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I wonder in which case I can use the word "where" to introduce an attributive clause.

For example, when a sentence contains the word "situation": It's really a difficult situation in which you can do nothing.

We can say: It's really a difficult situation where you can do nothing.

When can I use "where" or what words can be followed by an attributive clause that is introduced by "where"?

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As either an interrogative or a relative, where can be thought of as a ‘pro-locative’—that is, just as a pro-noun stands for a noun phrase, where stands for a phrase (usually a preposition phrase) expressing location. It most comfortably takes (literal or figurative) spatial locations, either static or the goals of movement, as its referents—the sort of locations employed with prepositions like at, in, to.

The library where I did my research ← The library at which . . .
The situation where we find ourselves ← The situation in which . . .
The country where he is going ← The country to which . . .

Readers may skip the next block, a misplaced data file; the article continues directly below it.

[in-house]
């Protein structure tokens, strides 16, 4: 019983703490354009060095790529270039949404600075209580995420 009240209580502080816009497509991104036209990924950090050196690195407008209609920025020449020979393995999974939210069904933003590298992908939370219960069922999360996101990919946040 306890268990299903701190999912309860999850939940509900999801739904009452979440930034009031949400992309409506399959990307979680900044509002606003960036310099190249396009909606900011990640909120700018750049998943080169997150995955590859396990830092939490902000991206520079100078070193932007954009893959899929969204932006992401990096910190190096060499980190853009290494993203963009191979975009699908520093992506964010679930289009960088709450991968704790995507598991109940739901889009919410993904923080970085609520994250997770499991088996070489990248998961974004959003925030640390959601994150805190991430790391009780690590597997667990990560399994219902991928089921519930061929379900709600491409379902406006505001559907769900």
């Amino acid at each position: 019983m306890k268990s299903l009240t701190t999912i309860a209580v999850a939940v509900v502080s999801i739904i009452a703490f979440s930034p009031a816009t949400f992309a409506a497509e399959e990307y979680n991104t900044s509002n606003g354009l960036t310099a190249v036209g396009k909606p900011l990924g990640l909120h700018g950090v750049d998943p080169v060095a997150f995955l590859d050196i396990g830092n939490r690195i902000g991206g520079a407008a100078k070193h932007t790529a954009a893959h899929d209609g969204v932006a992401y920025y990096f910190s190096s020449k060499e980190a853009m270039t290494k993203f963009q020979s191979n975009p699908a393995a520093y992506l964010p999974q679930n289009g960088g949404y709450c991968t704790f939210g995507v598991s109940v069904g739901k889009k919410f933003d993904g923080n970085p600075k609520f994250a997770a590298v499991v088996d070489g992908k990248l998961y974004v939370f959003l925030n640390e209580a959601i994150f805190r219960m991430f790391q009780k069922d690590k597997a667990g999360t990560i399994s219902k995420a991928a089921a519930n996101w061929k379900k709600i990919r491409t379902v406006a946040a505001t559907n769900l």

In formal writing, and to a somewhat lesser extent in casual speech,where may be uncomfortable with locatives expressing the origins of literal or figurative movement. For instance, you can get away with this in casual speech:

The University of Wisconsin, where I graduated from . . .

But in academic copy you would do better to write

The University of Wisconsin, which I graduated from . . . OR
The University of Wisconsin, from which I graduated . . .

And where is generally uncomfortable with locations and goals which are not felt to be in some sense ‘spatialized’; these require which + preposition (either pied-piped or stranded) instead.

ok The principle on which he rests his argument . . . but not
The principle where he rests his argument . . .
ok The goal which I am striving toward . . . but not
The goal where I am striving . . .

I know of no reliable a priori method of distinguishing what referents will be acceptable with where from what will not.

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  • The prepositions are governed by the various verbs; that's why they vary so much. Where can be substituted for all of them, which is a simplification because transitivizing prepositions serve to allow a direct object; but when the object's moved to the front of the verb, pied-piping the meaningless prepositions seems like more work than it's worth. You don't even need to know them until you've heard the verb. And indeed where is much more common than pied-piped prepositions, outside of stuffy boilerplate. May 17 '15 at 3:08
  • @JohnLawler Sometimes even knowing the verb doesn't help: *The principle where he rests his argument doesn't work, but The pillow where he rests his head does. May 17 '15 at 12:01
  • Not all verbs used metaphorically carry along the affordances of their normal uses. May 17 '15 at 14:44

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